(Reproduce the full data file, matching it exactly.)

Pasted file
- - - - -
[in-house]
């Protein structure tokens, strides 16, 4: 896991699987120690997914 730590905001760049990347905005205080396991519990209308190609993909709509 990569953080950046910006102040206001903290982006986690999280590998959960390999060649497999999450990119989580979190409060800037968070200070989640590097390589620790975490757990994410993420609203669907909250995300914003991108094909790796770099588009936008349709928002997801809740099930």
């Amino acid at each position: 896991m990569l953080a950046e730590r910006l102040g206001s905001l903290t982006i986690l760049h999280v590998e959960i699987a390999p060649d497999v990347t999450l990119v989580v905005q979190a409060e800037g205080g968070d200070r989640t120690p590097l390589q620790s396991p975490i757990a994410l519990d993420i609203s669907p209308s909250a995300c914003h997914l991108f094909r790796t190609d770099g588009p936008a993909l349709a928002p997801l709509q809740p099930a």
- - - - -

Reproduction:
[in-house]
């Protein structure tokens, strides 16, 4: 896991699987120690997914 730590905001760049990347905005205080396991519990209308190609993909709509 990569953080950046910006102040206001903290982006986690999280590998959960390999060649497999999450990119989580979190409060800037968070200070989640590097390589620790975490757990994410993420609203669907909250995300914003991108094909790796770099588009936008349709928002997801809740099930």
């Amino acid at each position: 896991m990569l953080a950046e730590r910006l102040g206001s905001l903290t982006i986690l760049h999280v590998e959960i699987a390999p060649d497999v990347t999450l990119v989580v905005q979190a409060e800037g205080g968070d200070r989640t120690p590097l390589q620790s396991p975490i757990a994410l519990d993420i609203s669907p209308s909250a995300c914003h997914l991108f094909r790796t190609d770099g588009p936008a993909l349709a928002p997801l709509q809740p099930a």